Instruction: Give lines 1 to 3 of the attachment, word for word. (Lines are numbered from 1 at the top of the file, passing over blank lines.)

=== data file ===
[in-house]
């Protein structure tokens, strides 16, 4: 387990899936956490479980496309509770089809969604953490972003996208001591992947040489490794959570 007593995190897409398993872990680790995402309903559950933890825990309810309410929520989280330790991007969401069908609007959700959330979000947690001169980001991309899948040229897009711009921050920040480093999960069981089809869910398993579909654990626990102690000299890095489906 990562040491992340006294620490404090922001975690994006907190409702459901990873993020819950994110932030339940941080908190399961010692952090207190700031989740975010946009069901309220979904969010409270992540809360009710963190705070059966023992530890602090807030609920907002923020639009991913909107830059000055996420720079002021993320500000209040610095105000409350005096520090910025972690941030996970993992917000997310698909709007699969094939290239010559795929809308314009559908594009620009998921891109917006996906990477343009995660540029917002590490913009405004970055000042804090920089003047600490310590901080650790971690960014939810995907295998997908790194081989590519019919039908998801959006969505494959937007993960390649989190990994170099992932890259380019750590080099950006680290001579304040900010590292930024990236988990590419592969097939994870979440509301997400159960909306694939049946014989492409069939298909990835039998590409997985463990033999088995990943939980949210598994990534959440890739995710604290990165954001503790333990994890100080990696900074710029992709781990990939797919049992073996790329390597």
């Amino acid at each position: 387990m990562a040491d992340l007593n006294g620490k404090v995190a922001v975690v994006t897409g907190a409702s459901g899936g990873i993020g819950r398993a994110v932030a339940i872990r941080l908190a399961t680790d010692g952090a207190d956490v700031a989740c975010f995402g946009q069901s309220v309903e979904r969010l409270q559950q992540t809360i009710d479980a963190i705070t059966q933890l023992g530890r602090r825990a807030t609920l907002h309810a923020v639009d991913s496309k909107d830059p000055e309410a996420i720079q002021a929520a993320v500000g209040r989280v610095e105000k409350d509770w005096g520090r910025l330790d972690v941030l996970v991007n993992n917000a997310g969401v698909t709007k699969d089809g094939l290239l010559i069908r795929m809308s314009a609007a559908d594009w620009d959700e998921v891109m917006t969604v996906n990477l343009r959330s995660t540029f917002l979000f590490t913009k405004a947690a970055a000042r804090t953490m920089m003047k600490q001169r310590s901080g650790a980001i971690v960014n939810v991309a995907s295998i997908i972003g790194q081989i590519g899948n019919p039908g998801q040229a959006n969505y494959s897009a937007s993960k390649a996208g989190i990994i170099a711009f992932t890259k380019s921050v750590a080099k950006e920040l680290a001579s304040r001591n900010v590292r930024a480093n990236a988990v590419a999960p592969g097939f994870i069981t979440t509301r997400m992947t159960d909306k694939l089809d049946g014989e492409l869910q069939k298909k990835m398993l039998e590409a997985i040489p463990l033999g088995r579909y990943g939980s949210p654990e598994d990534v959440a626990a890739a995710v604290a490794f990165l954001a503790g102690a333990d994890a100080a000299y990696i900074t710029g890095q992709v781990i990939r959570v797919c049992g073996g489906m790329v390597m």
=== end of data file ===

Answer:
[in-house]
């Protein structure tokens, strides 16, 4: 387990899936956490479980496309509770089809969604953490972003996208001591992947040489490794959570 007593995190897409398993872990680790995402309903559950933890825990309810309410929520989280330790991007969401069908609007959700959330979000947690001169980001991309899948040229897009711009921050920040480093999960069981089809869910398993579909654990626990102690000299890095489906 990562040491992340006294620490404090922001975690994006907190409702459901990873993020819950994110932030339940941080908190399961010692952090207190700031989740975010946009069901309220979904969010409270992540809360009710963190705070059966023992530890602090807030609920907002923020639009991913909107830059000055996420720079002021993320500000209040610095105000409350005096520090910025972690941030996970993992917000997310698909709007699969094939290239010559795929809308314009559908594009620009998921891109917006996906990477343009995660540029917002590490913009405004970055000042804090920089003047600490310590901080650790971690960014939810995907295998997908790194081989590519019919039908998801959006969505494959937007993960390649989190990994170099992932890259380019750590080099950006680290001579304040900010590292930024990236988990590419592969097939994870979440509301997400159960909306694939049946014989492409069939298909990835039998590409997985463990033999088995990943939980949210598994990534959440890739995710604290990165954001503790333990994890100080990696900074710029992709781990990939797919049992073996790329390597």
């Amino acid at each position: 387990m990562a040491d992340l007593n006294g620490k404090v995190a922001v975690v994006t897409g907190a409702s459901g899936g990873i993020g819950r398993a994110v932030a339940i872990r941080l908190a399961t680790d010692g952090a207190d956490v700031a989740c975010f995402g946009q069901s309220v309903e979904r969010l409270q559950q992540t809360i009710d479980a963190i705070t059966q933890l023992g530890r602090r825990a807030t609920l907002h309810a923020v639009d991913s496309k909107d830059p000055e309410a996420i720079q002021a929520a993320v500000g209040r989280v610095e105000k409350d509770w005096g520090r910025l330790d972690v941030l996970v991007n993992n917000a997310g969401v698909t709007k699969d089809g094939l290239l010559i069908r795929m809308s314009a609007a559908d594009w620009d959700e998921v891109m917006t969604v996906n990477l343009r959330s995660t540029f917002l979000f590490t913009k405004a947690a970055a000042r804090t953490m920089m003047k600490q001169r310590s901080g650790a980001i971690v960014n939810v991309a995907s295998i997908i972003g790194q081989i590519g899948n019919p039908g998801q040229a959006n969505y494959s897009a937007s993960k390649a996208g989190i990994i170099a711009f992932t890259k380019s921050v750590a080099k950006e920040l680290a001579s304040r001591n900010v590292r930024a480093n990236a988990v590419a999960p592969g097939f994870i069981t979440t509301r997400m992947t159960d909306k694939l089809d049946g014989e492409l869910q069939k298909k990835m398993l039998e590409a997985i040489p463990l033999g088995r579909y990943g939980s949210p654990e598994d990534v959440a626990a890739a995710v604290a490794f990165l954001a503790g102690a333990d994890a100080a000299y990696i900074t710029g890095q992709v781990i990939r959570v797919c049992g073996g489906m790329v390597m």